There are not many studies evaluating the long-term effects of fruit and vegetable interventions.
We examined the effects of 1 y of free fruit in elementary school on long-term consumption of fruit, vegetables, and unhealthy snacks, according to sex and educational attainment, 14 y after the intervention period.
In 2001, the baseline survey of the longitudinal cohort, Fruits and Vegetables Make the Marks (FVMM), included 1950 children (mean age: 11.8 y) attending 38 randomly drawn elementary schools from 2 counties in Norway. In the following 10 mo, 9 schools served as intervention schools by participating in the Norwegian School Fruit Program for free, whereas 29 schools served as control schools. A follow-up survey conducted in 2016 included 982 participants (50%) from the original study sample (mean age: 26.5 y). The consumption of fruit and vegetables was measured by a 24-h recall (portions per day), and the consumption of unhealthy snacks was measured by food-frequency questions (portions per week). Linear mixed models were performed to test possible intervention effects on the consumption of fruit, vegetables, and unhealthy snacks 14 y after the intervention period.
No overall intervention effects after 14 y due to the free-fruit scheme on the consumption of fruit, vegetables, and unhealthy snacks were observed, but significant interactions showed a sustained higher frequency of fruit consumption among females in the intervention group compared with the control group [mean difference (MD): 0.38 portions/d; P = 0.023] and that this effect was only significant among less-educated females (MD: 0.73 portions/d; P = 0.043). No significant long-term intervention effects were observed in the consumption of fruit among highly educated females and males nor in the consumption of vegetables or unhealthy snacks.
Results from the present study indicate that receiving free fruit at school for 1 y may have positive long-term effects for females without higher education.
CommentIn: Am J Clin Nutr. 2019 Jan 1;109(1):5-6 PMID 30624574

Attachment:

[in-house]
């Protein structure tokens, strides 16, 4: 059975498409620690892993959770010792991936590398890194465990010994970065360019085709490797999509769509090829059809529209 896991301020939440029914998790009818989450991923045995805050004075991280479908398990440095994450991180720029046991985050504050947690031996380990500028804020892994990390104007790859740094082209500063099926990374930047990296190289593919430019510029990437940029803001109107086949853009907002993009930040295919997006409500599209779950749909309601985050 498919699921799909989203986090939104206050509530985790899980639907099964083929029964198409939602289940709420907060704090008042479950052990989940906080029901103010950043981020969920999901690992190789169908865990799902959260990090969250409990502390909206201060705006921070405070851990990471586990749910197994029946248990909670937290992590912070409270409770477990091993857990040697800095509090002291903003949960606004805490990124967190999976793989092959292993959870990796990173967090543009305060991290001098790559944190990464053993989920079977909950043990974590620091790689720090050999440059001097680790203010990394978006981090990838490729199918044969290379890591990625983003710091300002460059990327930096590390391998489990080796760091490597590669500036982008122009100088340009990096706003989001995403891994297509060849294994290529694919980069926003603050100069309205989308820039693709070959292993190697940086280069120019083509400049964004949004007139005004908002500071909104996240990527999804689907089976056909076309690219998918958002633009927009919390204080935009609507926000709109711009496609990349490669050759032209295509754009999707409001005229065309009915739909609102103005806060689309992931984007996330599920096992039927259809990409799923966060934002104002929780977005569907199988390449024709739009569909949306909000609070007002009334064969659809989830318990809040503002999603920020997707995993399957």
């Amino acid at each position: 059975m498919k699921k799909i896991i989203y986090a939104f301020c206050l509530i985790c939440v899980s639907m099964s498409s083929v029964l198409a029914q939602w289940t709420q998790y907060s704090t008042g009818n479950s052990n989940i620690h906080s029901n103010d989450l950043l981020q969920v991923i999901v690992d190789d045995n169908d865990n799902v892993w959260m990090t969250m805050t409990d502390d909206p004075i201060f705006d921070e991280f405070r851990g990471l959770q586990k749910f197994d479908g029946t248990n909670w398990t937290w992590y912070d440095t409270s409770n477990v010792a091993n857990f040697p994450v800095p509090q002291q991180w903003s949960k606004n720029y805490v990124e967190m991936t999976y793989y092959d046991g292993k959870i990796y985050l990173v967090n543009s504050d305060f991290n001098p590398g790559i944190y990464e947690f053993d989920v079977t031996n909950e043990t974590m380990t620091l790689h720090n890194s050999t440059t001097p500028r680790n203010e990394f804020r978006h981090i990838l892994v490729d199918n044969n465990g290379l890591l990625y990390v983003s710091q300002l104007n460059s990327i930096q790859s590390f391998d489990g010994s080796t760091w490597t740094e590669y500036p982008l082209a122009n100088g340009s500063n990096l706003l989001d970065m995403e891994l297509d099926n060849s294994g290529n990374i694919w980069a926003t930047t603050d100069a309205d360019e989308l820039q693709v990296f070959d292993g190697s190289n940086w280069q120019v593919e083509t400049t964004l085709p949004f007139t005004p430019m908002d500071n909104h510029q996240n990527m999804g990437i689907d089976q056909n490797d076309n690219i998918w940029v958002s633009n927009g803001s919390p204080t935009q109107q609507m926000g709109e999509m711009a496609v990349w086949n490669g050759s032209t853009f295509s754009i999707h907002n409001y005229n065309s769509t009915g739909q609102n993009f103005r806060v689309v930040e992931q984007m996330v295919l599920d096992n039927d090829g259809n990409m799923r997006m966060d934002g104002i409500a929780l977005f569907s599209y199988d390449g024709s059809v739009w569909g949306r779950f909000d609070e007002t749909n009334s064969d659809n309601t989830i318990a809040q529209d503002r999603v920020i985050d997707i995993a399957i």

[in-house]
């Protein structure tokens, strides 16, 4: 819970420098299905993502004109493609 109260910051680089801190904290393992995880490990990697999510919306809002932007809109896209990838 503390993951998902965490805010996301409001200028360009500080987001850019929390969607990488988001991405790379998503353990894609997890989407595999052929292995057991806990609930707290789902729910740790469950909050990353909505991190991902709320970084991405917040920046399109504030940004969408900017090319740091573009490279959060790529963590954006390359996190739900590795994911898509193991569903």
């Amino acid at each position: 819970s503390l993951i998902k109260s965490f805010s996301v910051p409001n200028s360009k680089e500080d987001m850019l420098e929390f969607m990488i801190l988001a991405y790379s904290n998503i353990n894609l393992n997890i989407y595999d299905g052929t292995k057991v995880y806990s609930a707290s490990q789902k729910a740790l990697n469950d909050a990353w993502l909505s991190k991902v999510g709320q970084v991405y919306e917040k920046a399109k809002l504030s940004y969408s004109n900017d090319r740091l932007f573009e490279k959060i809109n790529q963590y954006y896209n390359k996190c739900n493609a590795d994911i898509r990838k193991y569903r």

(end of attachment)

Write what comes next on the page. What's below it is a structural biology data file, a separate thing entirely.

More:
Little is known about the mediating effects of the determinants of fruit and vegetable (FV) intake in school-based interventions that promote FV intake, and few studies have examined the impact of the degree of implementation on the effects of an intervention. The present study examined whether the degree of implementation of an intervention had an effect on children's fruit or vegetable intake and determined possible mediators of this effect. The study is part of the European PRO GREENS intervention study which aimed to develop effective strategies to promote consumption of fruit and vegetables in schoolchildren across Europe. Data from 727 Finnish children aged 11 years were used. The baseline study was conducted in spring 2009 and the follow-up study 12 months later. The intervention was conducted during the school year 2009-2010. The effects were examined using multilevel mediation analyses. A high degree of implementation of the intervention had an effect on children's fruit intake. Knowledge of recommendations for FV intake and liking mediated the association between a high degree of implementation of the intervention and an increase in the frequency of fruit intake. Knowledge of recommendations for FV intake and bringing fruits to school as a snack mediated the association between a low degree of implementation of the intervention and an increase in the frequency of fruit intake. Overall, the model accounted for 34 % of the variance in the change in fruit intake frequency. Knowledge of recommendations acted as a mediator between the degree of implementation of the intervention and the change in vegetable intake frequency. In conclusion, the degree of implementation had an effect on fruit intake, and thus in future intervention studies the actual degree of implementation of interventions should be assessed when considering the effects of interventions.